We had a great time playing a round of Composer Trading, performing for each other, learning about Josquin Desprez, listening to a couple of his compositions, and attempting to decipher the Latin text (or at least a few key words!).
Note: Sorry for the choppiness of the sound with the music cutting in and out. I need to do a little more experimenting either with this app (if I buy the premium version) or with some other video app (any suggestions?) to see if there is a way to keep the music from the video clips going even when still shots are incorporated.
If you’re looking for music group class game that your students will love, Composer Trading is sure to do the job! Every time we play it, my students beg to play it again. We played it again at our group class this week and they were thrilled! You can download the free image files and instructions for the game from the Music Matters Blog store, then just upload them to Moo.com to print your own cards that are ready to go! And through the end of today you can save 25% off your whole order!
Here’s a screen shot of what it will look like on the Moo website – you’ll have one image for the front and then choose 10 of the 20 composer options for the backs of the cards in order to have a game with enough cards for up to 10 players.
In most public schools across the country, music education is an important part of the educational experience. The history of music education in the United States began before the American Revolution and progressed to the prevalence of music education today.
Meanwhile, secular music was allowed and celebrated in the South. Experienced musicians traveled across plantations to teach children and perform for private audiences and churches. Music education was limited to the wealthy.
As the northern colonies grew, so did the importance of music literacy in the church. The Rev. John Tufts founded the first American “singing school” and publishedAn Introduction to The Singing of Psalm-Tunes in 1721 to cure the ills of music illiteracy. Singing masters taught people in the community to sing by note as part of the singing school movement.
Campbellsville University is our newest advertiser here on Music Matters Blog, and we are grateful for their support of the online music education community! If you are interested in finding out more about how you can promote your company, event, or product, just send us an e-mail and we will let you know about our advertising packages.
We are officially two weeks into piano lessons for this fall, and everyone is off to a great start with our Vanishing Voices practice incentive theme! It’s fun to watch the students study the gallery of composers on the studio wall and learn how to pronounce their names.
I attended a training seminar this weekend for homeschool parents and especially appreciated a quote by Andrew Pudewa, a Suzuki violin teacher-turned Language Arts educator. He said, “Saturate the environment with what you want the student to learn and remember.” I can certainly see the value of this advice, as students absorb so much just by seeing the same posters. We’ve already had some great conversations about various parts of the world and how they relate to the composers we’re collecting.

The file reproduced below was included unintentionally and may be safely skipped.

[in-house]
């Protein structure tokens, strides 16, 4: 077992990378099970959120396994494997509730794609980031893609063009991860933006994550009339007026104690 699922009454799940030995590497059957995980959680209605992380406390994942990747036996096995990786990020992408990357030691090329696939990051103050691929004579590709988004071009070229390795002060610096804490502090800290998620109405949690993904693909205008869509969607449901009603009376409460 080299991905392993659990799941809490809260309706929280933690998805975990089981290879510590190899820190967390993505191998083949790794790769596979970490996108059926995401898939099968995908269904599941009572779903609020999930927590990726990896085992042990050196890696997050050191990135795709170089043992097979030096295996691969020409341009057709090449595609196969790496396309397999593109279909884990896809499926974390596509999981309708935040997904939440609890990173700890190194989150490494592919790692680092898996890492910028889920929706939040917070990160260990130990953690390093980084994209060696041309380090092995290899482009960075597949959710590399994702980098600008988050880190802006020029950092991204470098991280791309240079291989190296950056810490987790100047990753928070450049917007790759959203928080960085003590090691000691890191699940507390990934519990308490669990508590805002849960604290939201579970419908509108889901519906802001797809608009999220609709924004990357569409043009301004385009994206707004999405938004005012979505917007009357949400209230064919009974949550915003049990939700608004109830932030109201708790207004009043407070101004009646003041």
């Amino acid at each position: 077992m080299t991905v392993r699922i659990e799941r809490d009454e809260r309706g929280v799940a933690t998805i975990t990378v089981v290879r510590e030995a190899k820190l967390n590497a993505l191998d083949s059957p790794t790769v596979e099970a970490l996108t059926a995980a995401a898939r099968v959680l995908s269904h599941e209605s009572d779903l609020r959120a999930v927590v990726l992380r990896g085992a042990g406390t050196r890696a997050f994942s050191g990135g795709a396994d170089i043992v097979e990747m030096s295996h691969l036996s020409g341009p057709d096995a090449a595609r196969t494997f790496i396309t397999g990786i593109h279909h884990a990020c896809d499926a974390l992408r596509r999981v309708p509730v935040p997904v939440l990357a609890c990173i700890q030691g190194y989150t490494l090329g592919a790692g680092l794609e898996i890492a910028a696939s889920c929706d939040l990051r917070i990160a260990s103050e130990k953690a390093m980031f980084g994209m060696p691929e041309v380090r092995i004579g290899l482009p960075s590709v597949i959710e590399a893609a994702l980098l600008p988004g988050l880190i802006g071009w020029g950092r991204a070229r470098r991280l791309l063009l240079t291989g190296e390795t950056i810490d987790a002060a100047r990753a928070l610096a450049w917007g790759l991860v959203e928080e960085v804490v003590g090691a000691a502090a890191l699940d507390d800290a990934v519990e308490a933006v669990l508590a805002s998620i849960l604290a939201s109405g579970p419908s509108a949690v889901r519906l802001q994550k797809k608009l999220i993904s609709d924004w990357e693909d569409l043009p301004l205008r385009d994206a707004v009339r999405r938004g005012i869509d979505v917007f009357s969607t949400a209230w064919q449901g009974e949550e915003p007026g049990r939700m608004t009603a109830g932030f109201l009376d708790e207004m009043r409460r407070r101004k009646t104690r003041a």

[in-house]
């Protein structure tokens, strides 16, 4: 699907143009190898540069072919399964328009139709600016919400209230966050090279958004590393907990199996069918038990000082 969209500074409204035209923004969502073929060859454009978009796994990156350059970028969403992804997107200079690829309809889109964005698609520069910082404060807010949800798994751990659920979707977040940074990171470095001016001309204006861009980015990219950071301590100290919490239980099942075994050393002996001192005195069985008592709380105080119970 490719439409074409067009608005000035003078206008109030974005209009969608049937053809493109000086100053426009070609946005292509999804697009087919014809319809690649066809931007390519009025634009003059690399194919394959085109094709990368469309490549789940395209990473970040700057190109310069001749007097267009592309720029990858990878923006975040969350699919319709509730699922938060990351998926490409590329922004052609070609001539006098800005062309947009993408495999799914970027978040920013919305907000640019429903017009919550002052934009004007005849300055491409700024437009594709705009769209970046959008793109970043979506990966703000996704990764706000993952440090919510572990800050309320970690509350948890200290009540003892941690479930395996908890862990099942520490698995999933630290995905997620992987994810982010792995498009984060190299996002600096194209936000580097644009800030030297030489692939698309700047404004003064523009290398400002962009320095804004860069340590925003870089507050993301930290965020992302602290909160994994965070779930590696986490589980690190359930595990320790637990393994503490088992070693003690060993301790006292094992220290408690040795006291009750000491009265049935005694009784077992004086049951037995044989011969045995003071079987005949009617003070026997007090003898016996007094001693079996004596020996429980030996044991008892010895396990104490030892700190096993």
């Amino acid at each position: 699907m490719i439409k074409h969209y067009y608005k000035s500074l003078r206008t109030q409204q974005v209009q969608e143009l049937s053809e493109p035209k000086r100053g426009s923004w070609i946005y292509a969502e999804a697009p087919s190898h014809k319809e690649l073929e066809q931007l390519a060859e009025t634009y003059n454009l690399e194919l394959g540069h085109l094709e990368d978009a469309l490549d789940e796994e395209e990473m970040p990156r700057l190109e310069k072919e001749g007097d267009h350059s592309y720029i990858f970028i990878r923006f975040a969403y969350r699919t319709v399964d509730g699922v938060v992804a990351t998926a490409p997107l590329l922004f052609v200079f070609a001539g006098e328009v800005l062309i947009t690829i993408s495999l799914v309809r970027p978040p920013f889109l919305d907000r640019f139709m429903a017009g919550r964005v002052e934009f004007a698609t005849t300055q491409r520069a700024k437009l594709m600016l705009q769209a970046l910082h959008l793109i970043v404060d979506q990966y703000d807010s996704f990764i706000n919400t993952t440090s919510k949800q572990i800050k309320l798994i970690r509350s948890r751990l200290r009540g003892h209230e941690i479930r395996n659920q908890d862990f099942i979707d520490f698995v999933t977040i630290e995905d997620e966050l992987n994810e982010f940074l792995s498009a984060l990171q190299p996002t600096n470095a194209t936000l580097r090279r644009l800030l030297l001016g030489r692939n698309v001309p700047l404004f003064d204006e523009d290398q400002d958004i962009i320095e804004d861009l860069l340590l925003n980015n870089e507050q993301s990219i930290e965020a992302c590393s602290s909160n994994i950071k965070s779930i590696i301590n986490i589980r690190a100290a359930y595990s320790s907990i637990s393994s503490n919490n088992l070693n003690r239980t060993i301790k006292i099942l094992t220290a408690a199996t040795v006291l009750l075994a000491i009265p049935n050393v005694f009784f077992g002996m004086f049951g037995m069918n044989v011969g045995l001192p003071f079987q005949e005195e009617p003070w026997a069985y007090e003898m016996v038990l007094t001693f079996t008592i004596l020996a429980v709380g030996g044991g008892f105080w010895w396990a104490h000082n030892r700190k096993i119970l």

Now, on to the real topic of this post! I thought I would share some of my indispensable teaching tools – things I turn to over and over again to help students understand and retain various musical concepts. After working through primarily Major scales last year, I decided to launch this year with a focus on minor scales. At her lesson, Stephanie and I discussed what makes a Major scale Major and what makes a minor scale minor. Then we learned the pattern for natural minor scales, which she wrote out in her Mini Music Manual for future reference. Then we used some little place markers to construct the scale on the keyboard. And finally, she arranged a set of scale blocks to depict the correct name of each key. (Side Note: You may notice on the fallboard a set of Level 3 Sight Reading Cards from Piano Safari. These are a must-have even if you don’t use the full method because they are such a systematic and effective way of helping students build sight reading and rhythm skills!)
In addition to the scale blocks, Daniel uses a magnetic dry erase board to jot down and compare the Major and minor scale patterns. I use these handy boards all the time for quick teaching illustrations and examples.
Finally, I can’t imagine how I ever taught without a video recording device (a.k.a. smart phone) at my fingertips! It’s only her second piano lesson, but Alyssa is already learning to express creativity through composition, and enjoying the opportunity to share it with others. Thanks to inspiration from this Piano Safari video (below), Alyssa and I played the Animal Improvisation game at her first lesson and then I assigned her to make up her very own animal piece during the week. She went from reluctantly playing a single note representing an animal to creating this entire composition, which she informed me was not just about one, but two animals: a dolphin being attacked by a shark!
What fun to watch students acquire deeper musical understanding, explore creative possibilities, and develop excellent skills through their study of piano. I am reminded anew of what an awesome privilege we piano teachers have to be a part of this learning and growing process!